Many archers choose to adopt the even stance. In this stance, the total weight of the archer is evenly distributed between both feet and the heels and toes are aligned. The middle of the instep of the foot is aligned to the target center. However, for a beginner, the open stance is always recommended during their initial learning period. In the open stance, the feet will be placed shoulder-width apart. The archer is required to spread their body weight evenly on both feet. The left foot should be placed about 6 inches backwards.
A few very experienced archers use the oblique stance. In this stance the archer places the left foot close to the target on a line and turns the left foot 45 degrees to the target. The heel of the right foot is placed in line with the toe of the left foot. This permits the bow arm to be placed in a position where there will be optimum clearance for the bowstring. The visibility of the target is excellent in this stance.
In the closed stance the shooting line is straddled and the weight of the archer is uniformly spread between both feet. The left foot is placed forward by a few inches so a heel-toe alingnment exists between the left and right feet, respectively.
Steps of shooting
The four important steps in archery are:
- Anchor Point
- Release and follow through.
These steps should be meticulously observed and used for better accuracy.
Nocking of the arrow is nothing but the proper placement of the arrow on the bowstring in shooting position. Nocking points are placed slightly wider than the width of the arrow nock so that adjustments over the string are possible. Shooting is said to start when the shooter positions the bow next to the hip. Nocking starts from the time the archer takes up their stance posture. The arrow will be positioned on the bowstring with the index feather upward at the serving. The traditional nocking angle of 90 degrees needs to be maintained between the arrow and the bowstring.
Bow holding is the next important step the novice archer should master. The fingers should be kept relaxed and proper accessories such as arm guard should be used. Hand pressure should be adjusted to high, low, or on the bow’s turning point depending on the type of the bow and the intention of the archer.
The bow should be held using the thumb and index finger only. The index finger may wrap around the bow but should not grip the bow. All the fingers should be kept relaxed. Archers may experience finger fatigue and can loose concentration during archery. One simple technique they adopt to overcome this is to rotate the thumb counterclockwise against the bow handle and simultaneously extend the thumb on a forward direction toward the target. This process is called supination. This is an excellent technique used by archers to relax the thumb and reduce fatigue.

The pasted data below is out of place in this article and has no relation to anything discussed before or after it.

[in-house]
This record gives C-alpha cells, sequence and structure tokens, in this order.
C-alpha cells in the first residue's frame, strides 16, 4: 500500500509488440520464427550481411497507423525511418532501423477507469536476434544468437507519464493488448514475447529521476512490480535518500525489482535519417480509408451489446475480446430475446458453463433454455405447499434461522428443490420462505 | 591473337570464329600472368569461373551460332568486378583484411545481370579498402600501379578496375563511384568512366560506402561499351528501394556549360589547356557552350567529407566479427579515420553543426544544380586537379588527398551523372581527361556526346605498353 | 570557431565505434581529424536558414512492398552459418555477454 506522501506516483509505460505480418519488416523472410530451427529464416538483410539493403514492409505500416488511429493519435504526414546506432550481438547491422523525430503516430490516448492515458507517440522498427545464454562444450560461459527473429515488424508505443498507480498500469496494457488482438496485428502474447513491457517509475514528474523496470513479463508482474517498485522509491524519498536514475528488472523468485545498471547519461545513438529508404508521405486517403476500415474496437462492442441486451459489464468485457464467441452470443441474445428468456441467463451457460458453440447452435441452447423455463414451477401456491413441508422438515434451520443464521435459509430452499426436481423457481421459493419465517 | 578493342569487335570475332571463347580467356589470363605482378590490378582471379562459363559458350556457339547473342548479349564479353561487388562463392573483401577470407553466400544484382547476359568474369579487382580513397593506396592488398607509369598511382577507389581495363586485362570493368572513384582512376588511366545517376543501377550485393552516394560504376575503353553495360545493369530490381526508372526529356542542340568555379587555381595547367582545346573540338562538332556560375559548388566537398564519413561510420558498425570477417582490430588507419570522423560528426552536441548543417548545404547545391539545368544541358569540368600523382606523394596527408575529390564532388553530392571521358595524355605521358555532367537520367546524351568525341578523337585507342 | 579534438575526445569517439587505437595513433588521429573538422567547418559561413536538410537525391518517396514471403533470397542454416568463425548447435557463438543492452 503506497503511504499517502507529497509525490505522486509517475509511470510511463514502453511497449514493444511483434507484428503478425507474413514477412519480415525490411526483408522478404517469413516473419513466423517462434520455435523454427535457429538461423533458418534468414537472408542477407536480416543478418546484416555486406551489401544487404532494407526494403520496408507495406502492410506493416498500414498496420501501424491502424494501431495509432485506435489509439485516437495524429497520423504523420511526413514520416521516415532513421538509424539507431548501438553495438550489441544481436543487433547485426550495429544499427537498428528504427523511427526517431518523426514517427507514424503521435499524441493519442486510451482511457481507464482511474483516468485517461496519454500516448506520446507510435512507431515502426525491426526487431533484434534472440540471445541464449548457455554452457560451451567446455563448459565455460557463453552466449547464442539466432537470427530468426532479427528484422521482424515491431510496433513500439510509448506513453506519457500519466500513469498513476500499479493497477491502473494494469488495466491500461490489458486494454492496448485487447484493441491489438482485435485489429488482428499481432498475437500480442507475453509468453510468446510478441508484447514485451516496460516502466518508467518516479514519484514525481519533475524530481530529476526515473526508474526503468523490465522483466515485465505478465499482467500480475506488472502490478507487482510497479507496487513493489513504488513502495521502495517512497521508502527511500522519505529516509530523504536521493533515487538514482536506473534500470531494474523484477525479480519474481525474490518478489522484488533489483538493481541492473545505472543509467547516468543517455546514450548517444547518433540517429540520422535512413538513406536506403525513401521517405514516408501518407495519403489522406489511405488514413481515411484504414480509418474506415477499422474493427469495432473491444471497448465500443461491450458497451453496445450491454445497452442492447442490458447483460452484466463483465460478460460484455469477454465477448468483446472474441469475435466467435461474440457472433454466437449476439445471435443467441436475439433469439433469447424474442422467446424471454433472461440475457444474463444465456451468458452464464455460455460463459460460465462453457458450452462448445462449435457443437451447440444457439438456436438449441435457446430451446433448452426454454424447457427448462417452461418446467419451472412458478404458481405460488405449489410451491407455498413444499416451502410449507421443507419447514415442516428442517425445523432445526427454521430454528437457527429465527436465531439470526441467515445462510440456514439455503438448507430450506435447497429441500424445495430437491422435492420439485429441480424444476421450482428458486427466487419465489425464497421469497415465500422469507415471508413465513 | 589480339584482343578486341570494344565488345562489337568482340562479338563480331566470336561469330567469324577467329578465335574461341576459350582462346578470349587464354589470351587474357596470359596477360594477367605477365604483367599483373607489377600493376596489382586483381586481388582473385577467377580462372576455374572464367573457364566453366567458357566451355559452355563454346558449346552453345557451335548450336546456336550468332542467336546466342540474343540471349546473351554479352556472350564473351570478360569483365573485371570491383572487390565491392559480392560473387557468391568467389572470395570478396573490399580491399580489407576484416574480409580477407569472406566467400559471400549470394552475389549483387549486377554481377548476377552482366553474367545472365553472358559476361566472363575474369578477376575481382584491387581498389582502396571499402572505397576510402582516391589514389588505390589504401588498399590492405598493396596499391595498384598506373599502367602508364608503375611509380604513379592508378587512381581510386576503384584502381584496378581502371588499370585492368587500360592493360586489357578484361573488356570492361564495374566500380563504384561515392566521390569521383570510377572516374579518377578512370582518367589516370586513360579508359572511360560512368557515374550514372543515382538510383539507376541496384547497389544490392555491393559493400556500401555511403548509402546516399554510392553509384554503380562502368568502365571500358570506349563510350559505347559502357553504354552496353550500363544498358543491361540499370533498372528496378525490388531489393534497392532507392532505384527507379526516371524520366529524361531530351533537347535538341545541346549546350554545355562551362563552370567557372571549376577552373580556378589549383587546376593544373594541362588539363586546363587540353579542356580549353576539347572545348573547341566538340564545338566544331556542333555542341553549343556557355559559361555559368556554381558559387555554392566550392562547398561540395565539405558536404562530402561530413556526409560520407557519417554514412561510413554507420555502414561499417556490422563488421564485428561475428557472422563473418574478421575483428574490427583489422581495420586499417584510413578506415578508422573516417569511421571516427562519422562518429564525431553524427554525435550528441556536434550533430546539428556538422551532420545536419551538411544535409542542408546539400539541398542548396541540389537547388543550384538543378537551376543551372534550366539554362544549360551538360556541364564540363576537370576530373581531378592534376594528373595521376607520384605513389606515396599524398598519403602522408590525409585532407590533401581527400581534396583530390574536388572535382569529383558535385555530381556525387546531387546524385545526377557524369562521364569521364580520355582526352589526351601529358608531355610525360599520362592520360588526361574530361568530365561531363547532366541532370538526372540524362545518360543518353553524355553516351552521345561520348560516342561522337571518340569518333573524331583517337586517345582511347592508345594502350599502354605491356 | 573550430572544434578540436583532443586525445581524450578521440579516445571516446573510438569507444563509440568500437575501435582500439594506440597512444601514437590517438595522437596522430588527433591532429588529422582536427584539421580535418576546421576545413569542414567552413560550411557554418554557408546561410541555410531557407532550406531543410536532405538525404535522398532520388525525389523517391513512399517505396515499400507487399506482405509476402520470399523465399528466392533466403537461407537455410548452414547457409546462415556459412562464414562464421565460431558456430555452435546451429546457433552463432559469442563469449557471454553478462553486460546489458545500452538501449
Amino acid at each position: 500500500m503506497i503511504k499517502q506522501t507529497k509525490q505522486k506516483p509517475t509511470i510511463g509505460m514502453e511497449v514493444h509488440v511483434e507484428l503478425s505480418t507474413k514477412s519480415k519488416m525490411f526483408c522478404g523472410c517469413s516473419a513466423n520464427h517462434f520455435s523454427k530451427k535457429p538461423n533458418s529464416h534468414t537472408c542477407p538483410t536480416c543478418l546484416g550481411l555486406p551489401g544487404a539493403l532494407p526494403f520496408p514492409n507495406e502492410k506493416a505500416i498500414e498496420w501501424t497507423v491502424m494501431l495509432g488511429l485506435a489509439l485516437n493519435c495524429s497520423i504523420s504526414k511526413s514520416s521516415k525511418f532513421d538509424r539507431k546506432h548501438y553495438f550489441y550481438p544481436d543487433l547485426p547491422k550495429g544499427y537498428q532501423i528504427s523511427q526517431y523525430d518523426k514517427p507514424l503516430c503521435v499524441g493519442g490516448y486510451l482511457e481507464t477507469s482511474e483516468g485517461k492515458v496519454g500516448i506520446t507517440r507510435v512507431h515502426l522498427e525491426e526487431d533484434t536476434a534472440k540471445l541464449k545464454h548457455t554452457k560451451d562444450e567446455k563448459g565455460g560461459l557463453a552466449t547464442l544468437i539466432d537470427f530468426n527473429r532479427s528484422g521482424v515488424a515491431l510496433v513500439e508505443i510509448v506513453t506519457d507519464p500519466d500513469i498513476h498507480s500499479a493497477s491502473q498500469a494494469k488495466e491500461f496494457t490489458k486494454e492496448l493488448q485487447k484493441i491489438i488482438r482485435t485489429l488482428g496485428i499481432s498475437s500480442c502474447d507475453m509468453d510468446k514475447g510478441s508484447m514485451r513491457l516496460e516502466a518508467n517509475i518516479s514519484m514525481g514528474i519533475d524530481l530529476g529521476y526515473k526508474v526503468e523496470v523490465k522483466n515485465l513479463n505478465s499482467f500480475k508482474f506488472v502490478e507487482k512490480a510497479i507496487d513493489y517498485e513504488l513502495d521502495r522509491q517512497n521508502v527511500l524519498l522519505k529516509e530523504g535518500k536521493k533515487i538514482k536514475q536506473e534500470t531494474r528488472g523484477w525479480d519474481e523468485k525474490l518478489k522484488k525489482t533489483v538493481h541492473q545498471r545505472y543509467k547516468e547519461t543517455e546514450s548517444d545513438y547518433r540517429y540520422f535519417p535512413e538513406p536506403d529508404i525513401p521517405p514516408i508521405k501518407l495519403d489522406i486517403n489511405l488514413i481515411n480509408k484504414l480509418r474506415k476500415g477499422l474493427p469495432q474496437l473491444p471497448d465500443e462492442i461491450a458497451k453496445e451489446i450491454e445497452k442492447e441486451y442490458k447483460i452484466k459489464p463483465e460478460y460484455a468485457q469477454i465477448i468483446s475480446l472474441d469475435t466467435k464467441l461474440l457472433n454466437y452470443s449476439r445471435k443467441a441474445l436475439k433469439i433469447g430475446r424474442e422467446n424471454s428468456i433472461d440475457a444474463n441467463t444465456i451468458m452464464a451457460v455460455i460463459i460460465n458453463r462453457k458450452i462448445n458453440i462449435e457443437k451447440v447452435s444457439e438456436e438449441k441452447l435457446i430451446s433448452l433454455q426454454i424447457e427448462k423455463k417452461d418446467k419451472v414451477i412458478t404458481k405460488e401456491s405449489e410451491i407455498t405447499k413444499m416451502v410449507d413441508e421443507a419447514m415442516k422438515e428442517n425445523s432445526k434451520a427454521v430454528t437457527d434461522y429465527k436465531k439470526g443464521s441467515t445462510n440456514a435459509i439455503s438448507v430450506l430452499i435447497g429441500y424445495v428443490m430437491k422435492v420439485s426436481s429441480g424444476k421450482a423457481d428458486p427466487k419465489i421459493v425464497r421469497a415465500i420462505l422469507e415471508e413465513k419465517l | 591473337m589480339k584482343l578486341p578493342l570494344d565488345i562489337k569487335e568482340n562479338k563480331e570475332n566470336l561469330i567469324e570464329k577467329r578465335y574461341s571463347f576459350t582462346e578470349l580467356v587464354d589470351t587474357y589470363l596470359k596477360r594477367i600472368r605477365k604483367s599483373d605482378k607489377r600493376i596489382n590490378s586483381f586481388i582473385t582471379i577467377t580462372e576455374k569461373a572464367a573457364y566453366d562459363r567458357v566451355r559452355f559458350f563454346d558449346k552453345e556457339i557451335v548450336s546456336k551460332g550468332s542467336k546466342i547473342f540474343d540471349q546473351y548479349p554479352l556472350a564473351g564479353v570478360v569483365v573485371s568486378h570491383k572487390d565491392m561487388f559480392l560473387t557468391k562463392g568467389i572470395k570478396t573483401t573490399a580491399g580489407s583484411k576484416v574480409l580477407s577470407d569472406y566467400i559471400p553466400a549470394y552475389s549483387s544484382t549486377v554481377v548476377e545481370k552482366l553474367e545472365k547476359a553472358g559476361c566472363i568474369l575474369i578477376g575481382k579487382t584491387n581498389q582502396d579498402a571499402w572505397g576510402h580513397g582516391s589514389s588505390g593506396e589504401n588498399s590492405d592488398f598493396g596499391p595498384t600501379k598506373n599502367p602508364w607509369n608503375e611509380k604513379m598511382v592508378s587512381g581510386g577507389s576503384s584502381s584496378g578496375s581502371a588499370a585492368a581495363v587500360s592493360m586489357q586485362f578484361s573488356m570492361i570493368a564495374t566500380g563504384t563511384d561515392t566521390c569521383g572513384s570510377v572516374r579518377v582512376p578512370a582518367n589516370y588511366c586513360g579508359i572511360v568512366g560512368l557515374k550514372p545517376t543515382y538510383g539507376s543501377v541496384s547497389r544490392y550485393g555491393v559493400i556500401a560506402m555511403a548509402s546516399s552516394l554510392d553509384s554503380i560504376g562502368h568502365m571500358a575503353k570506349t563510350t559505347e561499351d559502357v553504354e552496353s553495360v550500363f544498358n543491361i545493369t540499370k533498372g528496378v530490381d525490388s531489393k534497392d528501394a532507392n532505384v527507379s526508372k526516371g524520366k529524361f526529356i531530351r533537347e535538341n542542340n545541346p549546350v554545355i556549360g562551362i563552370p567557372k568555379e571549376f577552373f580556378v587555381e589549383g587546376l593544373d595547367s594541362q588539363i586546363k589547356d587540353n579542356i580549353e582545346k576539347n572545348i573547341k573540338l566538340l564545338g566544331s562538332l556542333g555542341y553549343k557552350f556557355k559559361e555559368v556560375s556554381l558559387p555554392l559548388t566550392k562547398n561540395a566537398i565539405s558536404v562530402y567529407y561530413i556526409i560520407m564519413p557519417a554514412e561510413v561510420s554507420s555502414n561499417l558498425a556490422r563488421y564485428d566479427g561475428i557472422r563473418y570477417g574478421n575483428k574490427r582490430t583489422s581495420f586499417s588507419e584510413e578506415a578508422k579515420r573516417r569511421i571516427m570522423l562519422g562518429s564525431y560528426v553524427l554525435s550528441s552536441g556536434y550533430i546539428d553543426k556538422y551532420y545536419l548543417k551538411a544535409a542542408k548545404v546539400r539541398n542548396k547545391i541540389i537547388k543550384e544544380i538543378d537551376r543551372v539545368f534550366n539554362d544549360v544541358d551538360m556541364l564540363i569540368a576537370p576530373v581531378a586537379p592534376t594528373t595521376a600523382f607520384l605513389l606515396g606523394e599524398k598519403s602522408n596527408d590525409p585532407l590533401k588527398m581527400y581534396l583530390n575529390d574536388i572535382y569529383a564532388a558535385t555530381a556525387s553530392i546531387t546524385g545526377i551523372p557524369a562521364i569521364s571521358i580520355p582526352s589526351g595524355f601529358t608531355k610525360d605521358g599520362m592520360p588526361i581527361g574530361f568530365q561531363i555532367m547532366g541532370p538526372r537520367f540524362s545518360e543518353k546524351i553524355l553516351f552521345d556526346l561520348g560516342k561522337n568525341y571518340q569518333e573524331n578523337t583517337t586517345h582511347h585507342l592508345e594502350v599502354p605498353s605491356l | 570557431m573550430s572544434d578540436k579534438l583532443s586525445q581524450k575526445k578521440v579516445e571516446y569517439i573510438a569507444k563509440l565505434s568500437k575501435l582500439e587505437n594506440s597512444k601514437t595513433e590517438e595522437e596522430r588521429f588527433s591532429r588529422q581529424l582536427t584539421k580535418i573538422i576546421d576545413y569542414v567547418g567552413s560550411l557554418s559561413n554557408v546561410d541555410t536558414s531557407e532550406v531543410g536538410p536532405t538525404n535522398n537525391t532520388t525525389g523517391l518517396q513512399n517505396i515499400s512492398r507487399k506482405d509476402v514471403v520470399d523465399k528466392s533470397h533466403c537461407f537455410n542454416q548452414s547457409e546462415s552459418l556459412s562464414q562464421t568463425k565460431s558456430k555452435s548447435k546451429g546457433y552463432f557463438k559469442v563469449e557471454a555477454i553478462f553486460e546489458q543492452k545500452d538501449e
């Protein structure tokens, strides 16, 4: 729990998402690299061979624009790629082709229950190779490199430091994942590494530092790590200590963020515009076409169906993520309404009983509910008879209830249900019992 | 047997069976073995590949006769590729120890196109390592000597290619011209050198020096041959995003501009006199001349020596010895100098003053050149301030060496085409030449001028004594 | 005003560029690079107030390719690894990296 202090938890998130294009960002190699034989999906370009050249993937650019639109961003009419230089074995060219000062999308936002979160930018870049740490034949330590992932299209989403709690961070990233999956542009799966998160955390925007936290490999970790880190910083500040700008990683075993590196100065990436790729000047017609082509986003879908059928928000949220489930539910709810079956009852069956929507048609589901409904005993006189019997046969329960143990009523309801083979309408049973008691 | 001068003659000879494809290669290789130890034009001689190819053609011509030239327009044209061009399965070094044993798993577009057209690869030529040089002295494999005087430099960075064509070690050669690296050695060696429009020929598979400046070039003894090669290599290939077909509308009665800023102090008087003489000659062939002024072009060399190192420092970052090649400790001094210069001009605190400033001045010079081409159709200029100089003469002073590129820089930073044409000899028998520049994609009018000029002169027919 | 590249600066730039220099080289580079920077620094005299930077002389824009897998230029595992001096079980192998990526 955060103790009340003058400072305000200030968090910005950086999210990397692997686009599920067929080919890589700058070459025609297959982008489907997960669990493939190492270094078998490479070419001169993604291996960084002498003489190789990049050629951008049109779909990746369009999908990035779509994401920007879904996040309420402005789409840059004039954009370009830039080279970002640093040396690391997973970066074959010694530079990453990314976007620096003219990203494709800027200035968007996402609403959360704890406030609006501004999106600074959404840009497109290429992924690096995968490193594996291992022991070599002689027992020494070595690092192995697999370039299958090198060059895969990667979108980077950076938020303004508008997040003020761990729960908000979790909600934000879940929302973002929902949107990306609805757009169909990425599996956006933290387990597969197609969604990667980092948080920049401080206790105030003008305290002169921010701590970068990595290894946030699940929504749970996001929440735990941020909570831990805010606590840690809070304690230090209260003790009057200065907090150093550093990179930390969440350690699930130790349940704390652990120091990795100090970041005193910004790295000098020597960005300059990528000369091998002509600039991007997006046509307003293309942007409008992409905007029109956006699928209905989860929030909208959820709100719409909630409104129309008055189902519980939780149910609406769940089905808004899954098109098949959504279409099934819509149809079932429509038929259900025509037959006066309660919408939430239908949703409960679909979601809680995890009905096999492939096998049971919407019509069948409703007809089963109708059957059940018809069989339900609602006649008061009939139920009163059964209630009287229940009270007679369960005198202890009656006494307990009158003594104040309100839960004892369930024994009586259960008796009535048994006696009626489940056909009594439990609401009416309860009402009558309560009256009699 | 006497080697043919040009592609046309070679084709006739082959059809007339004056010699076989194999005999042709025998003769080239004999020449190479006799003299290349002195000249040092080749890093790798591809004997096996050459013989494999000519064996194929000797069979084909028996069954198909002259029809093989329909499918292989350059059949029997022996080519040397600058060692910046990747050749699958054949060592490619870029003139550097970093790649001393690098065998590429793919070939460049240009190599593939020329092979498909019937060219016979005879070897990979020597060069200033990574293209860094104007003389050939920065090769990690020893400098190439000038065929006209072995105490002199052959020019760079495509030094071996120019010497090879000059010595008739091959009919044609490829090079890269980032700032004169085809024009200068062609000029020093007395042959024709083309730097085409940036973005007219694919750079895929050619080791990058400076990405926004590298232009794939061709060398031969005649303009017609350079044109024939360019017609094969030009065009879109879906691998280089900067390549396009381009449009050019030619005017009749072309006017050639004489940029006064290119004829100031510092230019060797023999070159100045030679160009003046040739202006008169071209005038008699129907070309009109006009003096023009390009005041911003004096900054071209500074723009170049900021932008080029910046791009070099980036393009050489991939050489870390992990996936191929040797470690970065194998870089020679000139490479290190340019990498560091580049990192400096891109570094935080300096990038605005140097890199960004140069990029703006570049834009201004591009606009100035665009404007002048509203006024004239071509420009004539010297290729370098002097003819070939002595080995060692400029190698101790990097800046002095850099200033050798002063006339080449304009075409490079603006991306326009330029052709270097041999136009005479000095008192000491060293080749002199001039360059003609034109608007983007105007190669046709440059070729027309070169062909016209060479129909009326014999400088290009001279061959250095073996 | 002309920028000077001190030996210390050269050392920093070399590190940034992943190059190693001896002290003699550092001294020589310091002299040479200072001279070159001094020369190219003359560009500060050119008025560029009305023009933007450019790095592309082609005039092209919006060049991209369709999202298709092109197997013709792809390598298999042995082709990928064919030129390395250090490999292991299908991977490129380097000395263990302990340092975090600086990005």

The archer should not apply pressure on the bow using their palm. Relaxation is the primary necessity of target archery. Experienced archers know when to relax. Mental programming is the key to such relaxation. This helps increase accuracy.
Draw Hand and Hook
The act of pulling the bowstring to the anchor point on the archer’s face is called drawing. While doing so the archer should exercise controlled breathing. Throughout the period of drawing, aiming, and releasing the archer should breathe calmly and maintain stable arms for precise shooting.
While nocking the arrow the archers should practice the traditional three-finger grip. They should use the index finger and the middle two fingers while nocking. Learning and maintaining this position is hard as it increases the pressure during the draw. The increase in pressure in the fingers will depend on the finger musculature of the archer and the archer’s previous practice.
If excessive finger pressure is applied on the arrow nock, the arrows will wave around and fall off the arrow rest during the draw. This problem can be countered by using a release aid. However, release aids take a significant amount of the ‘sport’ away from archery. This is why target archery rules prohibit the use of release aids. With release aids forbidden, the archer faces the challenge of controlling the finger pressure during the draw and release. In some other archery sports the usage of release aids are considered legal.
Raise Bow and Draw
The body position should be properly aligned and proper stance should be taken. Then, the bow should be gently raised and the archer should look at the target. Then the arrow should be drawn and aimed at the target.
Anchor point is the point on the face of the archer that touches the hand when the bowstring is at full draw. Proper and comfortable anchor points are known to improve accuracy. Anchor points play a pivotal role in aiming and target hitting. Anchor points could be high, side, or low.
Low Anchor Point